A farmer guides his carabao on dry and cracked farmland in San Juan town, Batangas, April 18, 2010. — REUTERS/ROMEO RANOCO

THE RISK posed by El Niño on regional rice markets puts the Philippines at the most risk among the major economies of the Association of Southeast Asian Nations (ASEAN), DBS Bank said.

DBS Bank said in a report issued by economists Chua Han Teng and Radhika Rao: “The region is a mix of rice producers (Thailand and Vietnam), and importers (Indonesia, Philippines, and Singapore), with the latter group more at risk, if weather conditions materially impact rice output.”

According to the government weather service, known as PAGASA (Philippine Atmospheric, Geophysical and Astronomical Services Administration), El Niño conditions are likely to run until 2024, possibly producing below-normal rainfall.

“With El Niño now expected to strengthen towards late 2023 and early 2024, concerns are that the winter and spring paddy production could be impacted, in a region which is one of the biggest consumers of the grain,” DBS Bank said.

The bank said that food is the most heavily weighted item in the basket of goods used to measure Philippine inflation.

“Growth-inflation risks are determined by the high weighting of food in the inflation basket and cereal import dependency, compared to the contribution of the agriculture (and allied) sector to overall GDP (gross domestic product) as well as the proportion of employed in the sector,” it said.

Philippine inflation slowed for a sixth straight month in July to 4.7% from 5.4% in June. In the first seven months, inflation averaged 6.8%, still exceeding the 5.4% forecast issued by the central bank.

Food inflation declined to 6.3% in July from 6.7% in June. However, growth in the rice price sub-index accelerated to 4.2% from 3.6% a month prior.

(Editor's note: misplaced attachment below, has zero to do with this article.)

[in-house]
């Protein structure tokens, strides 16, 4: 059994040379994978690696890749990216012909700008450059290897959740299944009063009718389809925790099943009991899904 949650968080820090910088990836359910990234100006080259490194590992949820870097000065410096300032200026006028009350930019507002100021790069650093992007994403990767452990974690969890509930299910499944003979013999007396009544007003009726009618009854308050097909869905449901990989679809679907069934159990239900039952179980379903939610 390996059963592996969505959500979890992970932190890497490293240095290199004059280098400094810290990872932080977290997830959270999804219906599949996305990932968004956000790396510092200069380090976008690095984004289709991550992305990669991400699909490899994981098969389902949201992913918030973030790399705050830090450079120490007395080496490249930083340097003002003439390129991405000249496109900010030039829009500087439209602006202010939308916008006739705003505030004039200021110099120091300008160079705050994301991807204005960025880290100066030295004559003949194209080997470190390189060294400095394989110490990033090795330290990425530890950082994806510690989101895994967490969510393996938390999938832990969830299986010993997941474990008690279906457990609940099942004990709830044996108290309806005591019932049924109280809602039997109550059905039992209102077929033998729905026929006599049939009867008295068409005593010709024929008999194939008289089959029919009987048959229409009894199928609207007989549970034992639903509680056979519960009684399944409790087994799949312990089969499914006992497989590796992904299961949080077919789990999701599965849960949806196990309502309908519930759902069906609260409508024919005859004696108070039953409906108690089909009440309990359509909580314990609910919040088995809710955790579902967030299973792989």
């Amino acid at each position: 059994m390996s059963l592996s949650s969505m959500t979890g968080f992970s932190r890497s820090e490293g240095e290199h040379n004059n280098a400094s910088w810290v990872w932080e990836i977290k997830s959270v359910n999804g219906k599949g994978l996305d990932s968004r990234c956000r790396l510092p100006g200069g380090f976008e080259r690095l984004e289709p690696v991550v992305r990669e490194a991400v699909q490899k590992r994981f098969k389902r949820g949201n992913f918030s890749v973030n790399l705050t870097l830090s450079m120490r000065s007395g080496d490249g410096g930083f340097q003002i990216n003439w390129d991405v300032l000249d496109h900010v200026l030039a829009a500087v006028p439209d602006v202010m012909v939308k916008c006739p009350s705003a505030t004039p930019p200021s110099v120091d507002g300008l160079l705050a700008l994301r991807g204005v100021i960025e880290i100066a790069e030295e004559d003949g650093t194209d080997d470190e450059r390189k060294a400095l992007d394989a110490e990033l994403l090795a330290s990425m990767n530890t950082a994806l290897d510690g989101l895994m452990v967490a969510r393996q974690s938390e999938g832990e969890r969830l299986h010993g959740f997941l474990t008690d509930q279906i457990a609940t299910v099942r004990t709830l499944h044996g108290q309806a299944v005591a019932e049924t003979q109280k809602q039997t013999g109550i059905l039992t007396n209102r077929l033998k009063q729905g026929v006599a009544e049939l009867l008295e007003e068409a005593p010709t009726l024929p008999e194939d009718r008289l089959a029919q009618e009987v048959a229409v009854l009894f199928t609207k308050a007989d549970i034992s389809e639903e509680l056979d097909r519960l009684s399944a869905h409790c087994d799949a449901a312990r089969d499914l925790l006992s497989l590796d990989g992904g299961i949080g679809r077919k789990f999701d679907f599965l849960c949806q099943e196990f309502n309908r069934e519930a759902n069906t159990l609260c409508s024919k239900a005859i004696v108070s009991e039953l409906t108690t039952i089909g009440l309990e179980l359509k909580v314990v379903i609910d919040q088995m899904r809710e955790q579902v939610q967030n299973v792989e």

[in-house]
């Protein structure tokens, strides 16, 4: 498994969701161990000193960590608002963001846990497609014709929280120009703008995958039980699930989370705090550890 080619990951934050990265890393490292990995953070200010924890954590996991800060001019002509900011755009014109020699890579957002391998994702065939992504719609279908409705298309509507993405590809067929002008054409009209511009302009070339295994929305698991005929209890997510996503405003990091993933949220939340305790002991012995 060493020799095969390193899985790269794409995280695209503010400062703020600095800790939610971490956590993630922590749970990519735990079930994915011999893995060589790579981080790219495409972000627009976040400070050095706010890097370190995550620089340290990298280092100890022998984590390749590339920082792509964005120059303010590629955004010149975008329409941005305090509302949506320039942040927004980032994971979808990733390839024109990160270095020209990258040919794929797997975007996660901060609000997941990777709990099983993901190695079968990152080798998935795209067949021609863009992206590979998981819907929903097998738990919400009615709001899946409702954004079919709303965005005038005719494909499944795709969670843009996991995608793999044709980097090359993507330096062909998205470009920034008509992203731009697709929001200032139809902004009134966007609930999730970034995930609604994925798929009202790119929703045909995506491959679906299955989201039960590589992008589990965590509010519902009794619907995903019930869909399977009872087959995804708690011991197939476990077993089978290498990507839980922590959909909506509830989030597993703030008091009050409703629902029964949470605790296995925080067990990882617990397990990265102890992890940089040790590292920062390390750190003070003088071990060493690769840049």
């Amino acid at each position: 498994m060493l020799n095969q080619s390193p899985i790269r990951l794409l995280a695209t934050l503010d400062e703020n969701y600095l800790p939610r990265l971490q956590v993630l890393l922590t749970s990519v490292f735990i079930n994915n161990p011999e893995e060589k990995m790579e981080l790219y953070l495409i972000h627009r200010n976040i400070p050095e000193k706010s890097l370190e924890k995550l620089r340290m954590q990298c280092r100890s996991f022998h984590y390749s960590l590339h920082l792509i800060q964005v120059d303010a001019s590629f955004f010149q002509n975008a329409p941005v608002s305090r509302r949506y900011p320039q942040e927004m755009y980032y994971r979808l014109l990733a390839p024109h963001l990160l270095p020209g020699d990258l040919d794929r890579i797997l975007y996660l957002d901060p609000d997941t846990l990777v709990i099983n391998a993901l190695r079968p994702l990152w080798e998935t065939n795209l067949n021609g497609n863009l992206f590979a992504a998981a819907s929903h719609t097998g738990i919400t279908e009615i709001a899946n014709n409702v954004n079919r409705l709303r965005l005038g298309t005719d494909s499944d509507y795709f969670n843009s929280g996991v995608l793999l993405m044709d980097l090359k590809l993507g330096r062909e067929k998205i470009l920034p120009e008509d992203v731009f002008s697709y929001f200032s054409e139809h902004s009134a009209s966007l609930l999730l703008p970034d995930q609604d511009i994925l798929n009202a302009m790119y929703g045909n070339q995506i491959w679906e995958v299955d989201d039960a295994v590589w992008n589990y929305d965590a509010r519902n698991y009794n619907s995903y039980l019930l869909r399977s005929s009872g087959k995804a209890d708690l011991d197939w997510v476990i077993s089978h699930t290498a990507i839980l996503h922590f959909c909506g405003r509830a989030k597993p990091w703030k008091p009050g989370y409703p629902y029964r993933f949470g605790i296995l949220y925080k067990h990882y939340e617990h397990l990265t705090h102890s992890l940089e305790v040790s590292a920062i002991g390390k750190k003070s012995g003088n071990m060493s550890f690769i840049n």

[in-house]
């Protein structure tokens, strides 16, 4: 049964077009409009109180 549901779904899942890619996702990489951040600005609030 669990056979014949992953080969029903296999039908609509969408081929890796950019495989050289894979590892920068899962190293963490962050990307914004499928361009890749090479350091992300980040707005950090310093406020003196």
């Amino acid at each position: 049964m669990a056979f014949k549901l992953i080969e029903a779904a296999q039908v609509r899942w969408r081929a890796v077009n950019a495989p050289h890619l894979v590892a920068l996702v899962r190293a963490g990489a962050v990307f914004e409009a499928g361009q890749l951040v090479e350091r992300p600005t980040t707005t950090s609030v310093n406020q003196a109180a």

“Dry and warm conditions, besides a delay in rainfall due to a potential dialing up in El Niño severity, poses the most direct threat to the ASEAN-6’s agriculture sector,” DBS Bank said.

India, Thailand, and Vietnam account for more than half of global rice exports.

India, the world’s largest rice exporter, has banned exports of non-basmati white rice. This has driven global prices of grain higher while amplifying the shortages of the commodity. Thailand has also urged its farmers to conserve water and switch to less water-intensive crops.

Bangko Sentral ng Pilipinas Governor Eli M. Remolona has said that the government is watching out for El Niño’s impact on Vietnam, the Philippines’ leading overseas rice supplier.

“For now, Vietnam supplies are on track, with (Hanoi) expecting to exceed its target of rice exports in 2023 without compromising domestic supplies,” DBS Bank said.

The bank noted how National Governments in the region have been proactive in mitigating the impact of El Niño.

This includes upgraded irrigation systems, stepping up imports of cereals, stricter action against hoarding, and effective research into drought-resistant crops and vulnerable crops.

“The Philippine government also plans to extend reduced import tariffs on rice and other commodities beyond 2023 to ease inflationary pressures,” the bank said.

Finance Secretary Benjamin E. Diokno has said that the government is considering a further extension of the validity period of an executive order which had reduced the Most Favored Nation tariff rates on pork, corn, rice and coal. — Keisha B. Ta-asan